something */*/*/

something */*/*/
UK [ˈsʌmθɪŋ] / US pronoun
1) used for referring to a thing without saying exactly what it is used for referring to a thing, idea, fact etc when you do not know or say exactly what it is

I could smell something burning.

Carl said something about an operation.

Whenever she sees something that she likes, she goes and buys it.

Her brother is something in advertising (= he has a job in advertising).

something important/better/wrong/special etc:

Be quiet – I have something important to tell you.

Jake looks pale – is there something wrong with him?

something else (= something different):

I'd love to quit my job and do something else with my life.

something to eat/drink/wear (= food, drink, or clothes):

Would you like something to drink?

something to do (= an activity):

There's always something to do at the farm.

something or other:

He's always complaining about something or other.

2) used for giving a description or amount that is not exact
a) used for giving a description that is not exact or that you are not certain of
something like:

They say creating a work of art is something like giving birth.

The house looks something like a medieval fortress.

something between:

The look on Max's face was something between puzzlement and anger.

b) used for giving an amount that is not exact or that you are not certain of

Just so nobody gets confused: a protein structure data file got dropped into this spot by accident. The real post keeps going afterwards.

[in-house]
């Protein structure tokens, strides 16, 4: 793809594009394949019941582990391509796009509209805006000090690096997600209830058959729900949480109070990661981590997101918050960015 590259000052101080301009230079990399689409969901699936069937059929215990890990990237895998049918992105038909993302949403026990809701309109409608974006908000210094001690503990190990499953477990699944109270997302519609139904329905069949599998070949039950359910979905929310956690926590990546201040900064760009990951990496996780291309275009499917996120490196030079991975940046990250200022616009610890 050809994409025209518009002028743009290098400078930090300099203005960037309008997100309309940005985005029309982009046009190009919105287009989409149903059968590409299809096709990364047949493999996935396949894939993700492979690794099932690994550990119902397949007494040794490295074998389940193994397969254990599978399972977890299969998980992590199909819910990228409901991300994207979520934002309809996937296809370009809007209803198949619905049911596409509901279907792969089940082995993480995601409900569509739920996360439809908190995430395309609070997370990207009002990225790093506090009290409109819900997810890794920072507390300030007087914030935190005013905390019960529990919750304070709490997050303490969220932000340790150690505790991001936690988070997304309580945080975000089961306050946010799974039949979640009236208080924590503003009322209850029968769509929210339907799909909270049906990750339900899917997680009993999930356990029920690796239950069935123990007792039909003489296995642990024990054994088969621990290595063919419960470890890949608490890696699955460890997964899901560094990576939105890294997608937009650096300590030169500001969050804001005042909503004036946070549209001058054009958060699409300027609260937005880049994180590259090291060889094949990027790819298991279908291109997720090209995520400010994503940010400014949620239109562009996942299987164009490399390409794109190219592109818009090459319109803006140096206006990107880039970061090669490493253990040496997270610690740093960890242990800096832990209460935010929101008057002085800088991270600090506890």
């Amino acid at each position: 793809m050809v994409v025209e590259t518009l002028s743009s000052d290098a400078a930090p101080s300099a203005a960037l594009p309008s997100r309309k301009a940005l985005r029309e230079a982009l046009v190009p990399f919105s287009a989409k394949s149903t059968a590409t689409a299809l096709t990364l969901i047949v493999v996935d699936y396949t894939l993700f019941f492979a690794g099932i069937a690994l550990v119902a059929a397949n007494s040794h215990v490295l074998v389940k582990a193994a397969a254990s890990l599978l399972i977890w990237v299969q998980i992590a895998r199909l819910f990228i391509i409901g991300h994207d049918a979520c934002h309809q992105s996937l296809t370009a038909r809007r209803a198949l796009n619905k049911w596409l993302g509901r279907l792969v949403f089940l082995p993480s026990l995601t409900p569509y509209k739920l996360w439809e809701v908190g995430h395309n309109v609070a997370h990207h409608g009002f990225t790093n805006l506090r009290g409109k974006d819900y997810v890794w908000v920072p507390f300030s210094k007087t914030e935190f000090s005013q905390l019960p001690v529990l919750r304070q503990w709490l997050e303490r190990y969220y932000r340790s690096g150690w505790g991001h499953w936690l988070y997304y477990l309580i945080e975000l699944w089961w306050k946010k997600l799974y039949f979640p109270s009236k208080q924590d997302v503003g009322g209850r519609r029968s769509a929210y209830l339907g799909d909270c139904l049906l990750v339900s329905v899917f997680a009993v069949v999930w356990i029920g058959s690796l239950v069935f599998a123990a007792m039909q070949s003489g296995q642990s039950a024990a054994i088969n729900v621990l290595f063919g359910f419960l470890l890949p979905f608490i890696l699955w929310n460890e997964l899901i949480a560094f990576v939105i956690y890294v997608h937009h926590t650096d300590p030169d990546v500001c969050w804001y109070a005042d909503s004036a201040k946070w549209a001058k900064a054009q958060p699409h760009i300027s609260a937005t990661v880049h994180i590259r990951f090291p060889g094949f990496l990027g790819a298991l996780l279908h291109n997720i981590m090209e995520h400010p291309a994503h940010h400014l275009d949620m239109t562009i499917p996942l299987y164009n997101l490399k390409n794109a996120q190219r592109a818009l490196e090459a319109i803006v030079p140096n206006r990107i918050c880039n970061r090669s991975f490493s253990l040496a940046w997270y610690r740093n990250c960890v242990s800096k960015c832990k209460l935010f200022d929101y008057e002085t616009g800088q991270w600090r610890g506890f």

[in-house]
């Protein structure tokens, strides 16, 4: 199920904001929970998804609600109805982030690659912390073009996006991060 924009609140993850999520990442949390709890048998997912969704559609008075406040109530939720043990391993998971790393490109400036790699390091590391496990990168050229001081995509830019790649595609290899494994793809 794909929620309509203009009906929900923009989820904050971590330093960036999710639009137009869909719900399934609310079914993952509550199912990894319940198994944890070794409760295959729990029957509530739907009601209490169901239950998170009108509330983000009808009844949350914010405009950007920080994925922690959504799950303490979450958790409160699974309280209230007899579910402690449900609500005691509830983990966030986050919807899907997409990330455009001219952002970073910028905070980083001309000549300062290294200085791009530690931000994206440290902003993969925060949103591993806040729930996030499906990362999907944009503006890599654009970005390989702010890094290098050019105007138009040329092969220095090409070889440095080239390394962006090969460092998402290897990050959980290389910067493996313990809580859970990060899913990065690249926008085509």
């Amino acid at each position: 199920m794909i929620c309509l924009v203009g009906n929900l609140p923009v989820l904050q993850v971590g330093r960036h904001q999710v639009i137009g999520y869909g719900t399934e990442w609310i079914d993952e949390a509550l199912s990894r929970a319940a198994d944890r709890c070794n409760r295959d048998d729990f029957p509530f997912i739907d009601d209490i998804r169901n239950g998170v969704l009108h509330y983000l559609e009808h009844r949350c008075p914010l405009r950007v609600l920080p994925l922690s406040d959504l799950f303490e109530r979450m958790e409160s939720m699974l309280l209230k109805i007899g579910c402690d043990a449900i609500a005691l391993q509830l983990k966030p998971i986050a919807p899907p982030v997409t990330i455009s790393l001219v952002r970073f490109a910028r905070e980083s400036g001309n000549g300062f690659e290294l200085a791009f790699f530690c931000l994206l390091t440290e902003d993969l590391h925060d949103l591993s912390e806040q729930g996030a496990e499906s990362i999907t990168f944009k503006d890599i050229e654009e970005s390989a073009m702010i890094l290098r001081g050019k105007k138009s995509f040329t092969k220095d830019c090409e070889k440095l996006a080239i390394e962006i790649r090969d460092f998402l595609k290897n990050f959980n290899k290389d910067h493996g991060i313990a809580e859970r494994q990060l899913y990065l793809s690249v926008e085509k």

something like:

The building is going to be something like 12 storeys tall.

something between/around:

He's earning something between £20,000 and £25,000 a year.

An average house in the area costs something around £280,000.

3) spoken used for referring to information you do not remember used when you cannot remember the rest of someone's name, the rest of a number, the words of a song etc

I can't remember his name – Harry something, I think.

The account number was four-two-three-something-something-five.

be really/quite somethingspoken to be very impressive

You should see the summer exhibition – it's quite something!

We took the new super-fast train, and that was really something.

What Noreen's done with the business is quite something.

be/have something to do with something — used for saying that something is related to something else, especially when you do not know or do not give the exact details

I can't always open my emails – it has something to do with the type of attachment they come with.

...or something (like that/of the sort) — used for referring to any of a group of things or possibilities without being specific

We should at least call or something and make sure she's all right.

He works as an investment banker or something like that.

little II, up I, do with 3)

English dictionary. 2014.

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